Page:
What Is the Difference Between Grass-Fed and Grass-Finished Beef?

Grass-fed beef is becoming a more recognizable term when shopping for meat. But there’s some confusion between the definitions grass-fed and grass-finished. If grass-fed beef describes meat from cattle that ate grass, what does the term “grass-finished” mean? Don’t they both mean the same thing? Not quite.Simply put, grass-finished beef comes from cattle that ate nothing but grass and forage for their entire lives. Grass-fed, on the other hand, may be used to label meat from cattle that have that were started on a grass diet but have either received supplemental grain feed or are finished on a fully grain-based diet. Many “grass-fed” cows spend the last few months of their lives eating grain in feedlots to help them quickly gain weight before going to slaughter. Cattle are not required to have a full grass-fed diet in order to get the grass-fed label on your beef’s packaging. Moreover, “grass-fed” cows are not necessarily pasture-raised.

Verde Farms signature line is 100% organic, grass-fed and grass-finished beef. Our Never Ever line (no antibiotics, EVER) is also 100% grass-fed and grass-finished. There are several reasons to choose grass-fed and grass-finished beef, including a number of significant health benefits. Grass-finished beef is 20% lower in calories than grain-finished beef and has higher levels of Omega-3 fatty acids, CLA’s (Conjugated Linoleic Acid — an essential fatty acid that fights cancer and inhibits body fat), and Vitamins A and E.

We support sustainable farming practices that prioritize animal welfare. ALL of Verde Farms cattle are 100% pasture-raised, with no feedlots EVER. In fact, a Verde Farms cow could graze in an area the size of a football field. Compare that to a US feedlot where cattle live in confined pens that house between 100 – 125 animals and allow 125 – 250 square feet per animal. Our cattle are never given growth hormones. Verde Farms is truly free range beef.

So if consuming grass-finished beef is important to you, it’s good to know the distinction between these two terms when shopping for it. Grass-finished beef may be marketed as grass-fed beef, but not vice versa. We offer only grass-fed and grass-finished beef options – so more consumers can access a better for you, better for the planet, better for the animal, and better for the farmer alternative to conventional beef.


  1. Steve Campbell says:

    Pamela, thank you for putting the distinction into words. The data out there suggests Grass-Fed is above 6% of all beef marketings in the US. Grass-fed and grass finished is a smaller percentage. Over half of the grass-fed beef marketed in the US comes from overseas.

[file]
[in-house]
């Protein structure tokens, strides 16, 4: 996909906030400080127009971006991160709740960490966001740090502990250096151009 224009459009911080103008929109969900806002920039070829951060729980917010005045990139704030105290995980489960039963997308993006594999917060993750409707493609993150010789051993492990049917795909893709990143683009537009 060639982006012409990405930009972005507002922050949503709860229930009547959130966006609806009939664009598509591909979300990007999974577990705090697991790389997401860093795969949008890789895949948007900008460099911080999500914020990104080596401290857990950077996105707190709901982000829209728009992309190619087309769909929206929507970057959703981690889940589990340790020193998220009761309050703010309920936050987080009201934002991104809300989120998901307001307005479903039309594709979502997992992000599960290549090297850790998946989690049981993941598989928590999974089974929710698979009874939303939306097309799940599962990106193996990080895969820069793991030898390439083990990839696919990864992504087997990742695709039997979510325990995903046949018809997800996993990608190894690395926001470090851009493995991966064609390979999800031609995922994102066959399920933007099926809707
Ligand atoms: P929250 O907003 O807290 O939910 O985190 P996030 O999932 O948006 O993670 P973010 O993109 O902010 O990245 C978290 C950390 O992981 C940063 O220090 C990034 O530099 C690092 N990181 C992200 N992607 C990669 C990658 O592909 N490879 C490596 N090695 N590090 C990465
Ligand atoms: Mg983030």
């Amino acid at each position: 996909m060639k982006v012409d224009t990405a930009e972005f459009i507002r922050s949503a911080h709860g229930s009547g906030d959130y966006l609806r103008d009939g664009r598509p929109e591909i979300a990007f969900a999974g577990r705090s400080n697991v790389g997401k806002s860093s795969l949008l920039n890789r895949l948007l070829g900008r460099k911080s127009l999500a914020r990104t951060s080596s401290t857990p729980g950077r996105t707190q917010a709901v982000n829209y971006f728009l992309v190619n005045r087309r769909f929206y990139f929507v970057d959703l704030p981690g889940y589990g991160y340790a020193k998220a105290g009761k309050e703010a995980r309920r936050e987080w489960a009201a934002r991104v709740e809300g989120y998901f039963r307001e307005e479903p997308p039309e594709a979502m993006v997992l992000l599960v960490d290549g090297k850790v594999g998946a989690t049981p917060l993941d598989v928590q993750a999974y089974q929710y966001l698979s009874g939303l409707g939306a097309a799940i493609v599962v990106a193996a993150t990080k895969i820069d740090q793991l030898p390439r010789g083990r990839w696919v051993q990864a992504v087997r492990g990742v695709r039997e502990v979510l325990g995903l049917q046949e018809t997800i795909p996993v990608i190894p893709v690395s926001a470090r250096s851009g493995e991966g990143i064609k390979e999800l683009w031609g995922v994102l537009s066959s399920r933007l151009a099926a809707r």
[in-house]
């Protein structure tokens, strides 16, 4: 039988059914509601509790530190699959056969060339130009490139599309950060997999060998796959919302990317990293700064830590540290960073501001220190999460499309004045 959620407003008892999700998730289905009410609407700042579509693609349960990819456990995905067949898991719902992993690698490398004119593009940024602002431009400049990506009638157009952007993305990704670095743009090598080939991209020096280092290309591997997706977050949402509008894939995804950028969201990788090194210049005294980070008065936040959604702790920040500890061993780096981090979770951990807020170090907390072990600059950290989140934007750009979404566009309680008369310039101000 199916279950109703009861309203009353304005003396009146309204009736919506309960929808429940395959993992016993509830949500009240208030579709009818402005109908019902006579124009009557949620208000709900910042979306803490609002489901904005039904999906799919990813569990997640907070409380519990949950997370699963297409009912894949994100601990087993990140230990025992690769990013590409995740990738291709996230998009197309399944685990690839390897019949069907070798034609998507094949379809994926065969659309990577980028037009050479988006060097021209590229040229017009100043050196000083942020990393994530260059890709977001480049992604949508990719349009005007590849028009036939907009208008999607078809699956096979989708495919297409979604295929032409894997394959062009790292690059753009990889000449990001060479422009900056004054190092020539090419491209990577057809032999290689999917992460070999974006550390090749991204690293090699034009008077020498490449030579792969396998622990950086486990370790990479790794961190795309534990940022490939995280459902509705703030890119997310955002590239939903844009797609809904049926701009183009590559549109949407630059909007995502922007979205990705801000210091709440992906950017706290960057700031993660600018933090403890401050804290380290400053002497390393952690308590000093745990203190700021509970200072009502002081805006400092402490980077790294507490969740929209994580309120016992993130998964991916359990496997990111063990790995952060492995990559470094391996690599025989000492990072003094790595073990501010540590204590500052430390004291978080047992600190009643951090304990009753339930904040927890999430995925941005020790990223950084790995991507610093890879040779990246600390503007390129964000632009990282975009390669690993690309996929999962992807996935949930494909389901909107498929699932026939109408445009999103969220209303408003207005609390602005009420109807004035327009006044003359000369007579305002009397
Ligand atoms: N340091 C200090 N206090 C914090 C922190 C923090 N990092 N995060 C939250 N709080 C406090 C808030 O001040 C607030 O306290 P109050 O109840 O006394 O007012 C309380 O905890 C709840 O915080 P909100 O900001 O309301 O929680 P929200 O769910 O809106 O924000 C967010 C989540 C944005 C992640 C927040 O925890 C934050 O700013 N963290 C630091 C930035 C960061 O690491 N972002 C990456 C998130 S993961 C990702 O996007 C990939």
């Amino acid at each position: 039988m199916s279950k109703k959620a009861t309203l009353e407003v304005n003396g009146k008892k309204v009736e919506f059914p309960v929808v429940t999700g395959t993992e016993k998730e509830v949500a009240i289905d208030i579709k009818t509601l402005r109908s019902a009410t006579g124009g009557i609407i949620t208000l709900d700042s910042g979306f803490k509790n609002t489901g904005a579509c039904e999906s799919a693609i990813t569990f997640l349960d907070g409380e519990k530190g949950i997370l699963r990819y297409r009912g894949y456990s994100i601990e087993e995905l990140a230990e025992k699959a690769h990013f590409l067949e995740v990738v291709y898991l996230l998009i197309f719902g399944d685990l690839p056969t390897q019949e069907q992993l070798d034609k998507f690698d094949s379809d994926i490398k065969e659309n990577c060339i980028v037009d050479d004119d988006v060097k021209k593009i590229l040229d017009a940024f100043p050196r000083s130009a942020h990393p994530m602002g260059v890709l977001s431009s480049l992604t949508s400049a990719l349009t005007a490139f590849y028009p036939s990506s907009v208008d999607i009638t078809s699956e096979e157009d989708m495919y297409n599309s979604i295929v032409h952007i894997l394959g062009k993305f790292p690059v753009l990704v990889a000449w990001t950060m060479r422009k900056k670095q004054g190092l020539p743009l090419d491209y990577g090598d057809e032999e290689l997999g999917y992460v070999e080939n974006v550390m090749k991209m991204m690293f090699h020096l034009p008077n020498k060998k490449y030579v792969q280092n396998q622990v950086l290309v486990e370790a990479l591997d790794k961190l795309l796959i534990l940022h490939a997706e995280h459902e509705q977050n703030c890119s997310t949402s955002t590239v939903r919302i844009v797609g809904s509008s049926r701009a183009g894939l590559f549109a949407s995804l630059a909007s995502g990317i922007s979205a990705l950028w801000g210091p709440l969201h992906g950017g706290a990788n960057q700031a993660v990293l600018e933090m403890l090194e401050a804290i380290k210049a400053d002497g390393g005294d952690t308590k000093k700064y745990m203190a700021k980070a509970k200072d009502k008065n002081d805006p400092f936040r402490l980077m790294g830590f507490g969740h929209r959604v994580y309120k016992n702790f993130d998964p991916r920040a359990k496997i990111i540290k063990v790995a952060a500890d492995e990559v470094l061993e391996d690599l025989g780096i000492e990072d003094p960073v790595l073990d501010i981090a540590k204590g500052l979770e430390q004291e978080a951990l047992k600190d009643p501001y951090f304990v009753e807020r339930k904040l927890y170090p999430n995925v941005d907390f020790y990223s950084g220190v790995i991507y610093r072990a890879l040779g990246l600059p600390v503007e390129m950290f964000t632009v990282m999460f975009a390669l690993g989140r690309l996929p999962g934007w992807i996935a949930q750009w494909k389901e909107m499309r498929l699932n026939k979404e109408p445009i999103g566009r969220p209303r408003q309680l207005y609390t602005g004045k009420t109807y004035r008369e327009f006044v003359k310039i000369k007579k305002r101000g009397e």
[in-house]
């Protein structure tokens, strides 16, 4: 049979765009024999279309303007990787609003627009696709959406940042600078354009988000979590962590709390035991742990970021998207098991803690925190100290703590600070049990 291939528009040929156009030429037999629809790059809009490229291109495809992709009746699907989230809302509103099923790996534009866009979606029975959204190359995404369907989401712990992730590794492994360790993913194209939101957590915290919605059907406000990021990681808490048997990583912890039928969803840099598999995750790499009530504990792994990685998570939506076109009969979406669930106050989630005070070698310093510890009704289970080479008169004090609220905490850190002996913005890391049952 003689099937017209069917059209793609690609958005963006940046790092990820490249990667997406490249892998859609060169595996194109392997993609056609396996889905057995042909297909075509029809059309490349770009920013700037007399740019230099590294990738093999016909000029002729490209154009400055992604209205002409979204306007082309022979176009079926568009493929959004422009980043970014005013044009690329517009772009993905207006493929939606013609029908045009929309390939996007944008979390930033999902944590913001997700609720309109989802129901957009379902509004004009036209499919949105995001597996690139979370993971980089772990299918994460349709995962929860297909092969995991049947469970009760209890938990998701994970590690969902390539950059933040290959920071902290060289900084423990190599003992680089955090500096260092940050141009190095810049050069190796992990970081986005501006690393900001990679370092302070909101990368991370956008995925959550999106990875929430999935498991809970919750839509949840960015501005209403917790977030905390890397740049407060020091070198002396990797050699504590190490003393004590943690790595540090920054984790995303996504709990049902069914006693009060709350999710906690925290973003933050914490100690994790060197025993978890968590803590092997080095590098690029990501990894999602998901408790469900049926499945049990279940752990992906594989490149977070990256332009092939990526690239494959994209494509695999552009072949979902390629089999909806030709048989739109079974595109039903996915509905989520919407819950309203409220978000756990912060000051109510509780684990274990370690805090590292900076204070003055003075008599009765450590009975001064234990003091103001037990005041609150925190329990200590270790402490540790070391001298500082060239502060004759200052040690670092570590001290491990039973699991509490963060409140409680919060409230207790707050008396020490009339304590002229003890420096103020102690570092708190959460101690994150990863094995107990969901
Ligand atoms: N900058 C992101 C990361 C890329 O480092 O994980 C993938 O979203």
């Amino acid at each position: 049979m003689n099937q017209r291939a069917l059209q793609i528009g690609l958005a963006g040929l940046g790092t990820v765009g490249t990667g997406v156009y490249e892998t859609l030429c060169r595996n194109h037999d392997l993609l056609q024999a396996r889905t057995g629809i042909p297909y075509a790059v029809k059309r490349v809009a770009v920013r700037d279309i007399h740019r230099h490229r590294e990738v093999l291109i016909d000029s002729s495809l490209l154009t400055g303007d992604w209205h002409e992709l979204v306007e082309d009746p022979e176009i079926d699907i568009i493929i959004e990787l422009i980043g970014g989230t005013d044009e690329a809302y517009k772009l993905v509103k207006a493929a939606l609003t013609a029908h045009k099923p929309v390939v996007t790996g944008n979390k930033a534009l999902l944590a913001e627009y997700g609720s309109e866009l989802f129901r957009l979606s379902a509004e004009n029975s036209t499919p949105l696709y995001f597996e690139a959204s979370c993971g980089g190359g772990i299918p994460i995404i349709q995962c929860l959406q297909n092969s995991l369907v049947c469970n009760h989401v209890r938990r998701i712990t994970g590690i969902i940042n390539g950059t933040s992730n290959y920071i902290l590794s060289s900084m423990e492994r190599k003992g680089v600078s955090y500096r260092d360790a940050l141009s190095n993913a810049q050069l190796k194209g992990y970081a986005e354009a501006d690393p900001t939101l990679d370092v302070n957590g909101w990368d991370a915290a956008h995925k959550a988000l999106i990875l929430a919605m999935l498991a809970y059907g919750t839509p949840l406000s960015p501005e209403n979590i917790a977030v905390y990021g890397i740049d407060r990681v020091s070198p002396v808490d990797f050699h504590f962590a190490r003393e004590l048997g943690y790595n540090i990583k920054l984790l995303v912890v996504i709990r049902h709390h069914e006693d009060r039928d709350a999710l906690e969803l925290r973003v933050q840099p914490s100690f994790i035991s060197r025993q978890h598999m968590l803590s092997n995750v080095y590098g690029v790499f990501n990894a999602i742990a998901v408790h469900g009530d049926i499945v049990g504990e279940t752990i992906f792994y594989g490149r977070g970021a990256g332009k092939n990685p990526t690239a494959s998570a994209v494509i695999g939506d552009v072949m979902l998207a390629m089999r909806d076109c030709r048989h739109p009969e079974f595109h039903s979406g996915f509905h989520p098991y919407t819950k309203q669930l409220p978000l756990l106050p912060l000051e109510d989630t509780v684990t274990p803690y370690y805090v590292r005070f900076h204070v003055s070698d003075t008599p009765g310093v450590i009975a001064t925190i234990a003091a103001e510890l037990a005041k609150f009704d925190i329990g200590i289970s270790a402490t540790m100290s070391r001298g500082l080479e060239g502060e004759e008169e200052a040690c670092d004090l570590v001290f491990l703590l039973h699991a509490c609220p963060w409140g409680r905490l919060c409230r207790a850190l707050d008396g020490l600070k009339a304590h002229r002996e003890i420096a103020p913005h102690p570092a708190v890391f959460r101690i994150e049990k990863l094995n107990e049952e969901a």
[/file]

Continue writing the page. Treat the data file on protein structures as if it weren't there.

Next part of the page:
In the the next 5-8 years the forecast is for grass-fed to become 30% of all beef marketings in the US. I believe 3/4 of this increase in grass-fed marketings will simply be a relabeling of what we are currently doing in the feedlot system. As you point out, virtually all beef animals start out on grass and then the vast majority are finished in a feedlot.

    In the interest of “show me the money” some of the feedlot beef will start using grass-fed as a marketing tool to capture some of the health dollars that grass and Omega 3’s offer, yet the product will fall short of the truly grass-finished product. If more people like yourself will continue to write on this subject, the consumer will be more likely to get the health benefits of a truly grass-fed and grass-finished beef product.

    I don’t mean to say all grass-finished beef is an excellent eating experience. Phenotype of the animal, glandular function and butterfat of your herd, development of the rumen of the calves before weaning, vitamin/mineral content of the grasses, grazing methods and livestock handling (to name a few areas) all play a big part in how well animals will perform on an all forage diet.

    Thank you for your blog!

  2. Steve Campbell says:

    To be fair, some producers are selling a product labeled as grass-fed and never feeding any grain during the life of that animal. That is Grass-fed and Grass-finished.
    Know your farmer.

    “Caveat Emptor” Let the buyer beware.

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